Two days after they met, the two wrote a song, and within weeks were competing in the Talentos 2012 televised contest alongside inmates from six other federal prisons. Molina and Fernández won. "They started to take us seriously in jail," said Fernández.
Fernández was released from prison 10 months ago, and shares a room today with Molina, whose rap name is Rabeat expand=1].
When they were in prison, they used rap to demand better living conditions. The jail authorities were irritated, in part because the rappersâ€™ efforts stirred up other inmates. â€œThe Penitentiary Service gave us a hard time. It invented sanctions and sent us to the worst wing," recalled Fernández.
The authorities also split up the duo, forcing them to compose, and rehearse, using mobile phones. Molina and Fernández were reunited outside prison, where they both joined workshops run by Luis expand=1] el Chino Sanjurjo, who provides art coaching to inmates.
Today, their dreams are finally taking shape outside prison, where music is not just an expression of freedom, but a way to make it last.
Once meant to protect the royal family, the century-old law has become a tool for the military-led government in Bangkok to stamp out all dissent. A new report outlines the abuses.
"We need to reform the institution of the monarchy in Thailand. It is the root of the problem." Those words, from Thai student activist Juthatip Sirikan, are a clear expression of the growing youth-led movement that is challenging the legitimacy of the government and demanding deep political changes in the Southeast Asian nation. Yet those very same words could also send Sirikan to jail.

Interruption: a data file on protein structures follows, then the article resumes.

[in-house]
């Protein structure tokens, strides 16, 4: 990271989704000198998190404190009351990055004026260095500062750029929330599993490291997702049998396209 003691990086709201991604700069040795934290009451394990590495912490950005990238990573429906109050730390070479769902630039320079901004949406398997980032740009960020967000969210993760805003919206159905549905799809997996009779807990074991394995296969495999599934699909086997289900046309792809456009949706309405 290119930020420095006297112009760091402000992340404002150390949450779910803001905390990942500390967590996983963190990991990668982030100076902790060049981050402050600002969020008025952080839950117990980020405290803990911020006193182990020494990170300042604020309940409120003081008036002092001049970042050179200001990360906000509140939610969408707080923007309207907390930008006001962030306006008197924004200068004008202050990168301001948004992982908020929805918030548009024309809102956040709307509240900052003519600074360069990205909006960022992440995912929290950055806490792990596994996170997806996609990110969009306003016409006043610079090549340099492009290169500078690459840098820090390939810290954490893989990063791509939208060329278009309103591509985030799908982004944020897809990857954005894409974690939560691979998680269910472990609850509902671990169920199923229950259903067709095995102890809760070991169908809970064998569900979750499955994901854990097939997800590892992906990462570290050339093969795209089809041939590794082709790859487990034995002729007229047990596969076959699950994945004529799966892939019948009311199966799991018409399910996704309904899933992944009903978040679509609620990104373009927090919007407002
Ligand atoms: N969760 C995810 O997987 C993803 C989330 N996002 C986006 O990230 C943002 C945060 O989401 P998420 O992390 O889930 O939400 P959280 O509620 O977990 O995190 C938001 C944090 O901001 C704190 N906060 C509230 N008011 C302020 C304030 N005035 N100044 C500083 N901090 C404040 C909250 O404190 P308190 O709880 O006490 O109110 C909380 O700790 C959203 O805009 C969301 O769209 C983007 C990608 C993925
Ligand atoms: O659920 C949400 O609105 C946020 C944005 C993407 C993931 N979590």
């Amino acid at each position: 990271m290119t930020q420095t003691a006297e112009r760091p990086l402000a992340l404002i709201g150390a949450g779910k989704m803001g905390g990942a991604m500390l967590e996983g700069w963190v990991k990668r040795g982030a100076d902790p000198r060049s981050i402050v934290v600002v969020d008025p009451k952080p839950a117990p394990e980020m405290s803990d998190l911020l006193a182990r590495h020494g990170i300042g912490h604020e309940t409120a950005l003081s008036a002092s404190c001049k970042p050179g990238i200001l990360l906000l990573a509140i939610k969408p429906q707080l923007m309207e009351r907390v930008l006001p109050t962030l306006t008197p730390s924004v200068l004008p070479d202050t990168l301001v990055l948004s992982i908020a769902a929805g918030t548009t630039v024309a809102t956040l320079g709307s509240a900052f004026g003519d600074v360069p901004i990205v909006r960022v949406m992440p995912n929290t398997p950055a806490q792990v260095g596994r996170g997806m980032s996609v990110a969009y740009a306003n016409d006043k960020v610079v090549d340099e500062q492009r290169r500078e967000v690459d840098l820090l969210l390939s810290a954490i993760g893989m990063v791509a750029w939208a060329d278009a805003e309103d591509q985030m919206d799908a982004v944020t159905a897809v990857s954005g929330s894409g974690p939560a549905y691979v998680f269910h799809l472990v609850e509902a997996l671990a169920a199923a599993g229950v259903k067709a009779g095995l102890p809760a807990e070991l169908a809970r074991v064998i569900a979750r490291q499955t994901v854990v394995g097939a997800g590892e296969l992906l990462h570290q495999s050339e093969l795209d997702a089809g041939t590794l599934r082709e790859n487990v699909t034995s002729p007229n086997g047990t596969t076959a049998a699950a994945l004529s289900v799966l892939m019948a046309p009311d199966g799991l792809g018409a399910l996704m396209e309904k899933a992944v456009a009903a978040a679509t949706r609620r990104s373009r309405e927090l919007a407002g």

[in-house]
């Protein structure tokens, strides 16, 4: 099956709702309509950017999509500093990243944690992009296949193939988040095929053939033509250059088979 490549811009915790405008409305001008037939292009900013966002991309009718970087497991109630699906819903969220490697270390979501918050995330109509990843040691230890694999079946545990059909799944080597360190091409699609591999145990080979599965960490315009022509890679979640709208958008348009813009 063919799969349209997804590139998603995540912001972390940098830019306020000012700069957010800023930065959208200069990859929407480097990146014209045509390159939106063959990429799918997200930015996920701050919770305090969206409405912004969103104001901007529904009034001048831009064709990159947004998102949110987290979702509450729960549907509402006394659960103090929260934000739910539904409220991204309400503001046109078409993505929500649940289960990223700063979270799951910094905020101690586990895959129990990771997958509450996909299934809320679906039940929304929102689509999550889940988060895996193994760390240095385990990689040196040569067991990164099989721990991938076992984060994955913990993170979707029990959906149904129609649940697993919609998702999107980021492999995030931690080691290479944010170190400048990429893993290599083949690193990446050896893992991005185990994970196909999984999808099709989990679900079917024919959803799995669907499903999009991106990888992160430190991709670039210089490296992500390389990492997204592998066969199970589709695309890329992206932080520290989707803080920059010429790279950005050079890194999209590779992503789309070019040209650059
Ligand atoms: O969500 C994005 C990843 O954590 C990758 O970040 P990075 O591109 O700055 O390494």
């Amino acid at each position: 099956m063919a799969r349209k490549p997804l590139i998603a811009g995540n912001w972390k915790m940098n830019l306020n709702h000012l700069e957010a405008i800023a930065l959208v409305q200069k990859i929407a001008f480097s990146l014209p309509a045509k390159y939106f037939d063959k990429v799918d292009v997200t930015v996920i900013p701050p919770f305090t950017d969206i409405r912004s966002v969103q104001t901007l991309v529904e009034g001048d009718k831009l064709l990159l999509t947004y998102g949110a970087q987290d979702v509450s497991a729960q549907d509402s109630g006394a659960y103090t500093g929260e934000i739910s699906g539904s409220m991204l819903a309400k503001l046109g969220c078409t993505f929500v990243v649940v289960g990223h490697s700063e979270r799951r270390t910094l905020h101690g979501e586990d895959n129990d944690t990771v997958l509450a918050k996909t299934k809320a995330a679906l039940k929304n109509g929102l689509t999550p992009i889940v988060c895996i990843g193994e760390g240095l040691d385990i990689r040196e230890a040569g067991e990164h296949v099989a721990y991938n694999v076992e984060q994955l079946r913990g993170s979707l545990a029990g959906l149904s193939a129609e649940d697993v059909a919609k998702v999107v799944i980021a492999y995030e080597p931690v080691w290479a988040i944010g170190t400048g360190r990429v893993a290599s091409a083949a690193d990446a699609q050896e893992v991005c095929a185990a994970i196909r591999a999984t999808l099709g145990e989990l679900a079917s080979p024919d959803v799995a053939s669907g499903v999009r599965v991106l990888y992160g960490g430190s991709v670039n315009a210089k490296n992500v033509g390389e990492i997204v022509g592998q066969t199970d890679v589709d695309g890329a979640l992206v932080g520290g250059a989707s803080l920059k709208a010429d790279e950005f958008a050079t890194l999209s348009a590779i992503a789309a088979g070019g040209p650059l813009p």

Thailand's Criminal Code 'Lèse-Majesté' Article 112 imposes jail terms for defaming, insulting, or threatening the monarchy, with sentences of three to 15 years. This law has been present in Thai politics since 1908, though applied sparingly, only when direct verbal or written attacks against members of the royal family.
But after the May 2014 military coup d'état, Thailand experienced the first wave of lèse-majesté arrests, prosecutions, and detentions of at least 127 individuals arrested in a much wider interpretation of the law.
The recent report 'Second Wave: The Return of Lèse-Majesté in Thailand', documents how the Thai government has "used and abused Article 112 of the Criminal Code to target pro-democracy activists and protesters in relation to their online political expression and participation in peaceful pro-democracy demonstrations."
Criticism of any 'royal project'
The investigation shows 124 individuals, including at least eight minors, have been charged with lèse-majesté between November 2020 and August 2021. Nineteen of them served jail time. The new wave of charges is cited as a response to the rising pro-democracy protests across Thailand over the past year.
Juthatip Sirikan explains that the law is now being applied in such a broad way that people are not allowed to question government budgets and expenditure if they have any relationship with the royal family, which stifles criticism of the most basic government decision-making since there are an estimated 5,000 ongoing "royal" projects. "Article 112 of lèse-majesté could be the key (factor) in Thailand's political problems" the young activist argues.